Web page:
Staff-student relationships should be strongly discouraged

Universities have a duty to protect students from the power imbalance inherent in a personal relationship with a staff member, says Cara Aitchison

March 2, 2022
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Universities are renowned for pushing the frontiers of scientific discovery and for espousing progressive social values. But the unequal power relations that are a prerequisite for sexual harassment and abuse in wider society are too often reflected in, rather than challenged by, higher education’s organisational culture.

As a woman in higher education, I have sought to listen and respond to students and younger academics as they have come forward over the decades with complaints of sexual misconduct, including against members of staff. Many of us in senior leadership roles, myself included, experienced such misconduct ourselves, either as students or as younger members of staff; we now have both the authority and the responsibility, via our duty of care, to change the culture of higher education so that all students experience university life as safe, inclusive and empowering.

Thanks to the research and advocacy of the National Union of Students and survivor-victim group the 1752 Group, we in UK higher education know that gender, subject and level of study are risk factors when it comes to sexual misconduct by staff members. Women, LGBT+ and postgraduate students are more likely to experience it, especially if they belong to more than one of these groups. We also know that there is significant under-reporting of sexual misconduct and that confusion and uncertainty exists among some staff and students about what is and is not acceptable behaviour.

The first step in the journey to tackle any form of harassment is to acknowledge that the issue exists. It is time we admitted that there is a problem with staff-to-student sexual misconduct in UK universities. By this, I mean all behaviour of a physically or emotionally intimate or sexual nature which, reasonably considered, is inappropriate or unacceptable. Currently, such conduct all too often goes uninvestigated – denied, paid off and passed on.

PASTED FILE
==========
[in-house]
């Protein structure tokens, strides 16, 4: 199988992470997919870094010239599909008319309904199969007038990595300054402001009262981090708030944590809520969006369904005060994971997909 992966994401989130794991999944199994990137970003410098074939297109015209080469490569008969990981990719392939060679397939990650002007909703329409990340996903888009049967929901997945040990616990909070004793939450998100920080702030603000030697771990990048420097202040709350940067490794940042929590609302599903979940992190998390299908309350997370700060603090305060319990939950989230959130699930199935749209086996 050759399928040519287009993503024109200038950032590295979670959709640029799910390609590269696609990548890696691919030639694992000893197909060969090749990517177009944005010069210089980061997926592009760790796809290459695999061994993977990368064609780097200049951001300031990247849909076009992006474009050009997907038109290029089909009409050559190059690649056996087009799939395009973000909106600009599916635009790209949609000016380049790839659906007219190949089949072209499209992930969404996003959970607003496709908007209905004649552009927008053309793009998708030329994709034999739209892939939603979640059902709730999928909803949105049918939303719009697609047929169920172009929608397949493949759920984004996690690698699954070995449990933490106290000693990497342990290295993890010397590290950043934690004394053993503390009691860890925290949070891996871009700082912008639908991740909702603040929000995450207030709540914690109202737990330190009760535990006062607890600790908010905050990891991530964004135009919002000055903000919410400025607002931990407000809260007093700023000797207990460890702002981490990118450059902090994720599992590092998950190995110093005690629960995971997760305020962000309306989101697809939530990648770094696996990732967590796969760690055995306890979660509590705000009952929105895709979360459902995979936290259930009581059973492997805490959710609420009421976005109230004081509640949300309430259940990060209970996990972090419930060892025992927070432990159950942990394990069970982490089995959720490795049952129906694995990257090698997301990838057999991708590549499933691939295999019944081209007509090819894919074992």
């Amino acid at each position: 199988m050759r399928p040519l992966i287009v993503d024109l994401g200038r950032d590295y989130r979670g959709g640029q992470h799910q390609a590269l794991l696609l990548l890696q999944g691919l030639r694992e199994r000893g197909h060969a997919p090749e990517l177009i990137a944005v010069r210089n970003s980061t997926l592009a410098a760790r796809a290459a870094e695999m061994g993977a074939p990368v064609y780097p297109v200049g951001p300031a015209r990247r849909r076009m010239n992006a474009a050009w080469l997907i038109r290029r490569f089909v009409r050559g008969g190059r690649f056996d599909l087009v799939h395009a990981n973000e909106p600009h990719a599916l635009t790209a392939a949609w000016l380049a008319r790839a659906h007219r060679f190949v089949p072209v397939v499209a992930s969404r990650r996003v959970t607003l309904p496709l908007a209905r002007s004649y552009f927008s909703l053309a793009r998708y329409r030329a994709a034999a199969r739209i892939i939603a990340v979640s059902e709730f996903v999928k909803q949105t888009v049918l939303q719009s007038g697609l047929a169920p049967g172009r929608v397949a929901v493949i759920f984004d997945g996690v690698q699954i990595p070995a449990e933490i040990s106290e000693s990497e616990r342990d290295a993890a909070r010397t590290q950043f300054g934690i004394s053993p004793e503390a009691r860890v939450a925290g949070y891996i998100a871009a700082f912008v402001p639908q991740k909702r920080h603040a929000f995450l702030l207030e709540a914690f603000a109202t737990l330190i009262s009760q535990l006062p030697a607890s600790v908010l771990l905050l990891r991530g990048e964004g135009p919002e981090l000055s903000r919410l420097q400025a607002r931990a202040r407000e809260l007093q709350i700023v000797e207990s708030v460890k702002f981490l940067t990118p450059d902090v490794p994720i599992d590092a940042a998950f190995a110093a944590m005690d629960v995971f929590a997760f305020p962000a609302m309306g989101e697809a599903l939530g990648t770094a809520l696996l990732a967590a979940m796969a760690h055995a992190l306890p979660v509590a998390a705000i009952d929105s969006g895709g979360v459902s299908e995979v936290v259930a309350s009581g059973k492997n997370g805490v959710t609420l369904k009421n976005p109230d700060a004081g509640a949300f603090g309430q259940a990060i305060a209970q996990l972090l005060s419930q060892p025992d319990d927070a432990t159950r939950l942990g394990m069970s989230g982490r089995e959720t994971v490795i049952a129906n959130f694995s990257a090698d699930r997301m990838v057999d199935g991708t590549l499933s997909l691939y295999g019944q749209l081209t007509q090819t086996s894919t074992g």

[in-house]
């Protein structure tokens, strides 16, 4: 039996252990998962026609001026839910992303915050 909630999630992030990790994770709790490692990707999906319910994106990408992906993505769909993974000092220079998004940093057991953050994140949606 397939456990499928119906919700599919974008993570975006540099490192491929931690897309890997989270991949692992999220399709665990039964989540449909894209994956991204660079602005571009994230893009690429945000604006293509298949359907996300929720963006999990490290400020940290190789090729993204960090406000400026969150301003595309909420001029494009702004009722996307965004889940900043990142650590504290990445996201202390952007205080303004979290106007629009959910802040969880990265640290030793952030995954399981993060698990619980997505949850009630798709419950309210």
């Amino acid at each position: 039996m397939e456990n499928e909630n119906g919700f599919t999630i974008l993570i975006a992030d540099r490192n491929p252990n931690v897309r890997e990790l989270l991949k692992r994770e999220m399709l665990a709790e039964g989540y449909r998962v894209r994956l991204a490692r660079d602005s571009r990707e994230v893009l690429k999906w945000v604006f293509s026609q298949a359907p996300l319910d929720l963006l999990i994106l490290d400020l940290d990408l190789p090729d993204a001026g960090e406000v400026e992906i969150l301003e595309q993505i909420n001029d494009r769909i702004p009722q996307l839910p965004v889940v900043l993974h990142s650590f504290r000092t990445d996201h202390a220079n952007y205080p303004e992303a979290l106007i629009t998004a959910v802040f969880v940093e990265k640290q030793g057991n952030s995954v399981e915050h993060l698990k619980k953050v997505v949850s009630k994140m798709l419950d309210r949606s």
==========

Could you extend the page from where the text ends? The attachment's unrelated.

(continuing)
Universities need to help students report sexual misconduct and to do so in the knowledge that they will be listened to, supported and communicated with throughout any investigation or disciplinary process (which must also, of course, work within employment law to uphold the rights of employees). It is hard enough for a young woman to report an incident of harassment at any time; it is even harder if the person she is reporting is her lecturer, supervisor or course leader.

That is why Universities UK’s new guidance recommends that universities strongly discourage close personal relationships between staff and students. Where these do occur, we recommend that the staff member be removed from all responsibilities that could constitute or be perceived to constitute a conflict of interest. We do not and cannot “ban” consenting adult relationships, and we recognise that it is not a university’s place to judge them. However, it is our duty to protect students from the inherent power imbalance in a staff-student relationship.

In addition to seeking changes to university culture, our guidance also sets out wide-ranging improvements to policies and practices around the reporting of sexual misconduct. We recommend better support for those who speak out, including anonymously, and we ask that records of reports be collected so that we can better understand the scale of the problem and find ways to address it.

Governments in both Westminster and Cardiff have called on all universities in England and Wales to commit not to using Non-Disclosure Agreements (NDAs) in sexual harassment cases. Universities Scotland has made the same statement, and universities throughout the UK have responded by making this commitment. At Cardiff Metropolitan University, for instance, we have published a statement on our website making clear we do not and will not use NDAs in such cases.

If we fail to address the issue of staff sexual misconduct, some students will not only have a poor learning experience or feel uncomfortable and even threatened at university. They will also be more likely to drop out of their course, having a negative impact on the rest of their lives.

We must ensure that, with the support of wider society, including the activist groups that have led the way, every campus builds a culture of trust and a sense of belonging, such that students feel listened to and know that their university will act appropriately.

If UUK’s report prompts a short-term increase in reports of staff-to-student misconduct, this should not be seen as a negative development. Indeed, it is likely to be indicative of an important cultural shift towards people being empowered to speak out. This is essential if a university is to respond effectively.

Ultimately, within each university, and collectively as a sector, we must change for good the culture that enables sexual misconduct to happen in the first place.

Cara Aitchison is chair of Universities UK’s sexual misconduct advisory group and vice-chancellor of Cardiff Metropolitan University.

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